Documentation and guides

MirageOS on ARM64

Thanks to Solo5 and ukvm Mirage can run on ARM CPUs which support the ARM virtualization extensions. As the layer for Mirage currently only supports the 64bit architecture a 64bit CPU is required.

So far this has been tested on the following SOCs.

It should be possible on all A53 based SOCs as long as a recent Kernel is available.

In the following the process to build yourself a firmware image for the raspberry Pi 3/3+ is described. For other targets the process is very similar and usually only differs in the bootloader related part.


You will need an arm64 / aarch64 cross compiler. You can use e.g. the cross compiler shipped by Ubuntu or get the tool chain of your choice for your OS. We also need debootstrap to generate a root file system and qemu which helps us setting up our user land.

$ apt-get install gcc-aarch64-linux-gnu qemu-user-static debootstrap

SD Card

The next step is to setup the SD card. We need to create two partitions like shown below

Device Boot Start End Sectors Size Id Type
2018-03-13-raspbian-stretch-lite.img1 8192 93802 85611 41,8M c W95 FAT32 (LBA)
2018-03-13-raspbian-stretch-lite.img2 98304 3629055 3530752 1,7G 83 Linux

You can change the last sector of second partition to the last sector of your SD card. You can use fdisk or any other partition tool you fancy to perform this operations.

Now we need file systems. The first one needs to be fat32. The second one can be anything a Linux kernel can open. We use ext4 here.

$ sudo mkfs.vfat /dev/sdc1
$ sudo mkfs.ext4 /dev/sdc2

You can know give the partitions names for your convenience.

$ sudo fatlabel /dev/sdc1 boot
$ sudo tune2fs -L root /dev/sdc2

Boot partition

As the raspberry Pi needs firmware for its GPU which is than loading the bootloader to the CPU we need these two blobs. There are also so called overlay files which allow to alter e.g. the Pinout of the GPIO header. Check out the firmware files you will need

$ git checkout --depth=1

Copy the content of boot to your first partition. There will be some files you don't need like dtb's for older pis and some overlays but for the sake of easy updates in the future and personal laziness lets ignore that for now.

$ cp -r boot/* /<boot partition mount>/

You will need a config.txt in your boot partition. gives an good overview on the options. You can start with a default config.ini

$ wget

You may want to add


to enable the serial console (This will disable you bluetooth for now.), set the CPU to 64bit mode and choose the name of your kernel image.

As we only have one gigabyte of memory on this board you may also want to limit the memory assigned to the GPU.


We also need a cmdline.txt to tell the kernel some options. We can get a default by

$ wget

here we want to set the rootfs to


and you may also want to get rid of predictable device names by adding


We will come back to the boot partition later when we have to build our kernel image.

Root partition

Now we need a root file system. We use qemu-debootstrap for this as it will give us very plain Debian. For this mount the second partition somewhere. Note We here assume you SD card is present in your host system as /dev/sdc, this path may differ on your system. E.g. on many systems it is something like /dev/mmcblk0. Make sure you mount the right partitions as this can break your system.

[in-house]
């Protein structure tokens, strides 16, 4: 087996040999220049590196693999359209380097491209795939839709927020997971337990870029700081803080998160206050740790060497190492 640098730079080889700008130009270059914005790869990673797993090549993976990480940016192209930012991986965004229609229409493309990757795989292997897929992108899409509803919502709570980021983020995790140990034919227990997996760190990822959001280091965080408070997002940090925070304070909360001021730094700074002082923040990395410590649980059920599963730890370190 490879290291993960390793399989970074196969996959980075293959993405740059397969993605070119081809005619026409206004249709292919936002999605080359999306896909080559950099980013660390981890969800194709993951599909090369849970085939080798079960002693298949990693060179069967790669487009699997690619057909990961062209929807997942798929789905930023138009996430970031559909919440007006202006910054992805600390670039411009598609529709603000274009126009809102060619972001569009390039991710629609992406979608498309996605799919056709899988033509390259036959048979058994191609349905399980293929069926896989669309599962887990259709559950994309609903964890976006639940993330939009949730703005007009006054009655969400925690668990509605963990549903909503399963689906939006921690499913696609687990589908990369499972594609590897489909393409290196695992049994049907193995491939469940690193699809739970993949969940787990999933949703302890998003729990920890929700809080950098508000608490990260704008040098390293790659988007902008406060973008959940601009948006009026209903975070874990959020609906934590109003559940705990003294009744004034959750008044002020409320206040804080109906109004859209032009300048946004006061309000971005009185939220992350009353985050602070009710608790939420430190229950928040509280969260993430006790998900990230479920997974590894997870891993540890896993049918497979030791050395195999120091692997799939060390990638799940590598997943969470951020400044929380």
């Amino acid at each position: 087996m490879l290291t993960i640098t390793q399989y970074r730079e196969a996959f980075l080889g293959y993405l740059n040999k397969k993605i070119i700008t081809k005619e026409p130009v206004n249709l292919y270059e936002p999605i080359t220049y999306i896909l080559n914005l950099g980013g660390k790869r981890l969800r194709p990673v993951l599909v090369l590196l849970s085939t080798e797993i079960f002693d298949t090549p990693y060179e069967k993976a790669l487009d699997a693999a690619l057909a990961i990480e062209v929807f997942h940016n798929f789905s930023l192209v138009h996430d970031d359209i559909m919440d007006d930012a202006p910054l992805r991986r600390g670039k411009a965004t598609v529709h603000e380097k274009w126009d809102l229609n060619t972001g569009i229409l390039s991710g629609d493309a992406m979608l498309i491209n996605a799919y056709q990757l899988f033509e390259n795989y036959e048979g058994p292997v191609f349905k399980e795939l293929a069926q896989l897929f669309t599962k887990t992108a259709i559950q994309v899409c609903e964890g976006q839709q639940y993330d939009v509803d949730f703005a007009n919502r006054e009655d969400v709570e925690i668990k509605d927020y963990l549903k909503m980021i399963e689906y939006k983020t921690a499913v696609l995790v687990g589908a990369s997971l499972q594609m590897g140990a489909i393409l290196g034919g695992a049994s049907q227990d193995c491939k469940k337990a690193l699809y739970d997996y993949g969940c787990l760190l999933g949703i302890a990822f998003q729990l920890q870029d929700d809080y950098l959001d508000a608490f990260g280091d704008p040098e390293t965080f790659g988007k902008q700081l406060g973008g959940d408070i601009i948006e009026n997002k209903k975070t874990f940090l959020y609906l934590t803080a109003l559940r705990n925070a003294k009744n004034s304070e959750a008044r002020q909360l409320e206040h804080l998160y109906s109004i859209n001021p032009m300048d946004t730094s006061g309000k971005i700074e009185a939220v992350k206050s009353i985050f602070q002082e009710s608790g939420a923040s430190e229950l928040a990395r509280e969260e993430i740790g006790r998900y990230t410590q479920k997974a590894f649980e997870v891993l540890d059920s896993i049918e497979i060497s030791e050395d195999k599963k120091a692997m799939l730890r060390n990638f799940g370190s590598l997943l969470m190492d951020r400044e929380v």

$ mount /dev/sdc2 /mnt

Now you can run the qemu debootstrap wrapper You may want to read the debootstrap manpage at this point.

$ sudo qemu-debootstrap --arch arm64 stretch /mnt

This will install a minimal Debian stretch root file system to your SD card.


As the kernel that we got from the firmware repo is a rusty old 4.9 with 32bit and no virtualization we need to build our own. First we need to check out the kernel source. You can probably also get away with using a vanilla mainline kernel, but as there is a well maintained raspberry pi kernel we will use that to not miss any pi related patches.

$ git clone --depth=1 -b rpi-4.16.y

Note We check out the branch 4.16 which my be outdated at the time you read this. So you may want to use a newer one.

We use

$ CROSS_COMPILE=aarch64-linux-gnu- ARCH=arm64 make bcmrpi3_defconfig

to start with an kernel config fitting to the raspi.

Now we need to enable virtualization.

$ CROSS_COMPILE=aarch64-linux-gnu- ARCH=arm64 make menuconfig
-> Virtualization -> 
        -> Kernel-based Virtual Machine (KVM) support *
        -> Host kernel accelerator for virtio net M

and we are good to go to build our kernel. Note You may want adjust the -j4 to the number of CPU cores you want to use for this.

$ CROSS_COMPILE=aarch64-linux-gnu- ARCH=arm64 make -j4 Image dtbs modules

We now need to copy the kernel image and the dtbs file to the SD card. Note We copy the dtb for an raspberrypi 3+, so if you use a different pi you may want to copy a different dtb file.

$ cp arch/arm64/boot/Image /<boot partition mount>/
$ cp arch/arm64/boot/dts/broadcom/bcm2710-rpi-3-b-plus.dtb /<boot partition mount>/

Now we need to copy the modules to the root file system.

$ sudo CROSS_COMPILE=aarch64-linux-gnu- ARCH=arm64 INSTALL_MOD_PATH=/mnt make modules_install

As debootstrap gives us an unconfigured Debian you may want to edit


auto eth0
iface eth0 inet dhcp


UUID=31c566e0-0f1d-475d-9908-4740c8ca3653 / ext4 errors=remount-ro 0 1

You can get the uuid for your root partition by running

$ blkid 

And you may also want to set a host name in /etc/hostname and /etc/hosts. Finally you want to set a root password

$ sudo chroot /mnt
$ passwd 
$ exit

You should now have an bootable image. You can either hook up a serial UART cable to the pi or connect it to an HDMI screen. You can now e.g. follow the mirage hello world to setup your unikernel.